Naperville Commons Dental (630) 355-2935 24W500 Maple Ave, #217, Naperville, IL 60540
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Why Do My Teeth Hurt When I Cough?

Airborne viruses like the flu or Covid-19 can wreak havoc on our bodies, and surprisingly, our teeth aren’t immune to the impact.

When you experience tooth pain as you cough, you can blame the intricate network of nerves and blood vessels in your face and head.

The forceful act of coughing may cause changes in pressure or could cause a dry mouth, which in turn can affect your teeth and their sensitivity. Moreover, if you’ve been battling a fever or sinus pressure, the body’s response can contribute to this discomfort.

Pay attention to these signals, as they might indicate underlying issues that deserve a closer look.

Sinus Pressure And Our Teeth: How They’re Connected

Cold and flu season can do a serious number on our overall health. If you have ever noticed that your teeth ache when your sinuses are inflamed, you’re not alone. It happens because there is a close connection between sinus pressure and tooth discomfort.

Your nasal passages sit just above your upper teeth. When you have a sinus infection or intense nasal congestion, the pain and pressure from these illnesses can radiate downward. An unfortunate side effect of bacterial infections or cold viruses that affect your airways, is that your teeth can ache.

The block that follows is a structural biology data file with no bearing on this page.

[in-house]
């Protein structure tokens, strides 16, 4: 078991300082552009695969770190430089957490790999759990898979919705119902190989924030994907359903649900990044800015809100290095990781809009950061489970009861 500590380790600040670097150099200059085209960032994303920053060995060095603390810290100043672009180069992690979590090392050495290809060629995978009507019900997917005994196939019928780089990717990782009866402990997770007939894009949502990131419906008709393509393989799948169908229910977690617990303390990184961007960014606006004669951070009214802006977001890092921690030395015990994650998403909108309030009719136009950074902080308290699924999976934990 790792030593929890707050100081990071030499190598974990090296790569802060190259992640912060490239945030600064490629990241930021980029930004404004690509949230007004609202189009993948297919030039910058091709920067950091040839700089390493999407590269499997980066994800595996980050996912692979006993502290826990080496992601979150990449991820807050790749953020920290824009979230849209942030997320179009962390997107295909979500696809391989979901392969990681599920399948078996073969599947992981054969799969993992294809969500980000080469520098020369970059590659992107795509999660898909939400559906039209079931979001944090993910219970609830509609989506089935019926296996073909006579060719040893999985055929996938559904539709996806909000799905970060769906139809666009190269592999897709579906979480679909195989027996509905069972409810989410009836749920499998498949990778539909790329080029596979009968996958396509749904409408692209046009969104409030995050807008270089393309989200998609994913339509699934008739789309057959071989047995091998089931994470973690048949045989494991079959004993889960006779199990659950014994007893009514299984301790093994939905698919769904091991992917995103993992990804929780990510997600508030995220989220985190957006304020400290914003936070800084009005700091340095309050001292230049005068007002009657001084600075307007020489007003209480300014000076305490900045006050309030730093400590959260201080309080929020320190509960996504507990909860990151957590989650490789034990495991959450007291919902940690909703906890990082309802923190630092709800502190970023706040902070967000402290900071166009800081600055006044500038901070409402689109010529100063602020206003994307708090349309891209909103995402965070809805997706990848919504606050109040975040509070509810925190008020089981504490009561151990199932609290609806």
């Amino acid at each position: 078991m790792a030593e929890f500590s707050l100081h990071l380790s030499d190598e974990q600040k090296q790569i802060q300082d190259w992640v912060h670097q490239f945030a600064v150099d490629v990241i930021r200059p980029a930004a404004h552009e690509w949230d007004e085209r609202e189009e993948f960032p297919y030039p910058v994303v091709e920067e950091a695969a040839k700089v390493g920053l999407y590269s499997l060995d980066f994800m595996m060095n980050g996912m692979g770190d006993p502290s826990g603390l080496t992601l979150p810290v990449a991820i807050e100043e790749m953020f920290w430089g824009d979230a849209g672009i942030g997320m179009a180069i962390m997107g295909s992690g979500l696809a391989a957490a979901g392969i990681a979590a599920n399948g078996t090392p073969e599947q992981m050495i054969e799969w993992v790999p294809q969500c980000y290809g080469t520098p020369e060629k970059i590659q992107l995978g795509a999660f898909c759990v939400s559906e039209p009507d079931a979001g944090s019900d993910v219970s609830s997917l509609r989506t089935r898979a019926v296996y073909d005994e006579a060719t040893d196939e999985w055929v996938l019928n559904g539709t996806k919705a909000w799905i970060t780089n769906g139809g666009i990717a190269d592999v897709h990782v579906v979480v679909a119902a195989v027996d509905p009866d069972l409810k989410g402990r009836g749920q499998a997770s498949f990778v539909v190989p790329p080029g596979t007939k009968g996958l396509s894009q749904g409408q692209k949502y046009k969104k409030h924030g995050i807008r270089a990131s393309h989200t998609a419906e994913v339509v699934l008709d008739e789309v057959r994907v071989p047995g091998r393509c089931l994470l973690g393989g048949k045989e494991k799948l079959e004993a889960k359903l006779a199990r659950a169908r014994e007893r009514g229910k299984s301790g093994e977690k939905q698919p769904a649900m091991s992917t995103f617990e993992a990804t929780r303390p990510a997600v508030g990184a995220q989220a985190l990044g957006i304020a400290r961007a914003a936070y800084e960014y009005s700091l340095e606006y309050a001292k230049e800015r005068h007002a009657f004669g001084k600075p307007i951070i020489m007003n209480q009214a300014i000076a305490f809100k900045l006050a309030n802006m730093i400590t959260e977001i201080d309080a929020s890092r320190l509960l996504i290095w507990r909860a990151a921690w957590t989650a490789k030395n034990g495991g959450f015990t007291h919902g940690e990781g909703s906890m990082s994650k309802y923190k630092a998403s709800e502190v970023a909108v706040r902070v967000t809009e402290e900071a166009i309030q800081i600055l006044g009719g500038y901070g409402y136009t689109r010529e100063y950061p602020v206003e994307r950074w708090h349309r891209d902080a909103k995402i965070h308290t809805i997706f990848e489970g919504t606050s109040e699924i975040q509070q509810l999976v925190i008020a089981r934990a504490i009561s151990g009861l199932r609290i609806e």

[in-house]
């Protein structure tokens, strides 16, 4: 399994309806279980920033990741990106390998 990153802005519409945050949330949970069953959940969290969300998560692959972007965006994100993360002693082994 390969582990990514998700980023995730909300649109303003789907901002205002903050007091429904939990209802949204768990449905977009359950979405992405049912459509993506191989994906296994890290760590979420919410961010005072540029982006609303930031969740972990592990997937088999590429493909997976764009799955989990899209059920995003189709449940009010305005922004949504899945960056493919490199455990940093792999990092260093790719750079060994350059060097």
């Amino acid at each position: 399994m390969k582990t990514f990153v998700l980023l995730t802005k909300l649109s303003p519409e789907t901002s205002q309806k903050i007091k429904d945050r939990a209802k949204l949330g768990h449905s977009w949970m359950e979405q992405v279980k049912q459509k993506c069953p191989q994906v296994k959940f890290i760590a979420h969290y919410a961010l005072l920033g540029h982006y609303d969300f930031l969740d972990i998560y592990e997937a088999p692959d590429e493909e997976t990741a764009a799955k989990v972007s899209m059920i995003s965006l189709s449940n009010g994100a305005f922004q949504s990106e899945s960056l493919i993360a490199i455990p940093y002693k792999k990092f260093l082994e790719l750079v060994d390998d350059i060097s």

Additionally, persistent and violent coughing can strain the nerves and muscles near the track to our stomach, potentially leading to vomiting. This, in turn, exposes your entire mouth to stomach acid which can be quite harmful to our teeth and gums. Several bouts of vomiting can speed up tooth decay and also cause pain in your upper teeth as well.

For the sake of your overall health, it’s wise to seek medical attention before coughing turns this severe. Your doctor might prescribe you something to alleviate your cough or potential nausea that arises because of a persistent cough. Regardless, you need to continue your brushing and flossing routine to protect your teeth and gums.

Remember, if you do experience an episode of vomiting, to wait 30 minutes before brushing your teeth. Not only will this give your stomach a chance to settle, but also prevents you from rubbing harsh stomach acid into your gums and enamel. Drinking plenty of water can also help.

When To See A Dentist About Your Cough And Teeth Hurting

While a cough alone might not scream “dental emergency,” certain signs warrant a trip to the dentist, especially if your teeth have taken a hit during illness.

If you experience tooth loss, a crown or implant loss, a persistent toothache after recovering from your illness, or if your gums bleed excessively after being sick, then it’s time to schedule that dental visit.

Your oral health is intertwined with your overall well-being. Addressing dental issues promptly can prevent complications down the road. Don’t let a lingering cough undermine your dental health – seek professional advice when needed.

Our team within Naperville Commons Dental is here to support you after an illness. If you’re concerned about the state of your teeth after being ill, we encourage you to make an appointment.

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